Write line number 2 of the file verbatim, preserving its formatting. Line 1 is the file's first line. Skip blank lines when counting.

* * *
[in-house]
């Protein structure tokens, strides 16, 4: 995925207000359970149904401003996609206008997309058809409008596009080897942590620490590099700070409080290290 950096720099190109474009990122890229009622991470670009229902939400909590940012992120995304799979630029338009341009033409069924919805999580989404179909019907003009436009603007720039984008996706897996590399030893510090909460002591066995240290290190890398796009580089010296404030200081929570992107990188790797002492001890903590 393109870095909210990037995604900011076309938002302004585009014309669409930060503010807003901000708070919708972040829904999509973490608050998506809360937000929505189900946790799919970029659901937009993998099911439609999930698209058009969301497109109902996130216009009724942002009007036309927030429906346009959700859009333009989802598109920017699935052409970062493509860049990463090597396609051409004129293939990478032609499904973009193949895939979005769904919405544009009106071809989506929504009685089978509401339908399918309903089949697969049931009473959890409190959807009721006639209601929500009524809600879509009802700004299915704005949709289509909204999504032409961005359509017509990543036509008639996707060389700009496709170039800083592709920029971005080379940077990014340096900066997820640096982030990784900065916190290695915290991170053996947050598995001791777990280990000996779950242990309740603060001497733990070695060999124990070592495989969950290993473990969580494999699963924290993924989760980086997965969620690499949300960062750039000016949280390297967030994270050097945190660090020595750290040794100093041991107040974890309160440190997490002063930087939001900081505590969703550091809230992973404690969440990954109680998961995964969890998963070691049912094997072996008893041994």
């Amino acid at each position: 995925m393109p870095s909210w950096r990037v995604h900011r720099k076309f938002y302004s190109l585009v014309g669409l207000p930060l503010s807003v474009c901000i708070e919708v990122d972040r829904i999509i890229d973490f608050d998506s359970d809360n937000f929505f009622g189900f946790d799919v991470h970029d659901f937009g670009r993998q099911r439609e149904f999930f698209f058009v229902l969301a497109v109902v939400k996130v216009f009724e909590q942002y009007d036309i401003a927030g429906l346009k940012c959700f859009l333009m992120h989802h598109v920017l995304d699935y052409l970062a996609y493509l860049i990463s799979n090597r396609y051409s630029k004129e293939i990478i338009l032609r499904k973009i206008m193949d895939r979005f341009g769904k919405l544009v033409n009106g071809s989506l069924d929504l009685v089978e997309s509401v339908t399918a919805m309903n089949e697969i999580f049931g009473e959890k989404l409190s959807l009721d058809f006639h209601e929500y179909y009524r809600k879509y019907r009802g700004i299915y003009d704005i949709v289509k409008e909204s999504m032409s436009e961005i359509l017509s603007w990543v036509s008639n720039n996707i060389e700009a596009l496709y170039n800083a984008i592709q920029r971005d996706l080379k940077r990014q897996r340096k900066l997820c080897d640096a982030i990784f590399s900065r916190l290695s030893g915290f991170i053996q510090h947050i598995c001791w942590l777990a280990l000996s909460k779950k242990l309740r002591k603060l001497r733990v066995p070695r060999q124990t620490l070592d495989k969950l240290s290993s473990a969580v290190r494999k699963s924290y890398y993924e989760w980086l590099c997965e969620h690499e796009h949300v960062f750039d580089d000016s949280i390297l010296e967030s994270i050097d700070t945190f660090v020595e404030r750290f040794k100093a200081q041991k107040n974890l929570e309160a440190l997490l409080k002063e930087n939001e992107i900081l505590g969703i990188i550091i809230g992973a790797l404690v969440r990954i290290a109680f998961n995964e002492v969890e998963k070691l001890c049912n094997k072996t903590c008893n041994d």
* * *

């Protein structure tokens, strides 16, 4: 995925207000359970149904401003996609206008997309058809409008596009080897942590620490590099700070409080290290 950096720099190109474009990122890229009622991470670009229902939400909590940012992120995304799979630029338009341009033409069924919805999580989404179909019907003009436009603007720039984008996706897996590399030893510090909460002591066995240290290190890398796009580089010296404030200081929570992107990188790797002492001890903590 393109870095909210990037995604900011076309938002302004585009014309669409930060503010807003901000708070919708972040829904999509973490608050998506809360937000929505189900946790799919970029659901937009993998099911439609999930698209058009969301497109109902996130216009009724942002009007036309927030429906346009959700859009333009989802598109920017699935052409970062493509860049990463090597396609051409004129293939990478032609499904973009193949895939979005769904919405544009009106071809989506929504009685089978509401339908399918309903089949697969049931009473959890409190959807009721006639209601929500009524809600879509009802700004299915704005949709289509909204999504032409961005359509017509990543036509008639996707060389700009496709170039800083592709920029971005080379940077990014340096900066997820640096982030990784900065916190290695915290991170053996947050598995001791777990280990000996779950242990309740603060001497733990070695060999124990070592495989969950290993473990969580494999699963924290993924989760980086997965969620690499949300960062750039000016949280390297967030994270050097945190660090020595750290040794100093041991107040974890309160440190997490002063930087939001900081505590969703550091809230992973404690969440990954109680998961995964969890998963070691049912094997072996008893041994």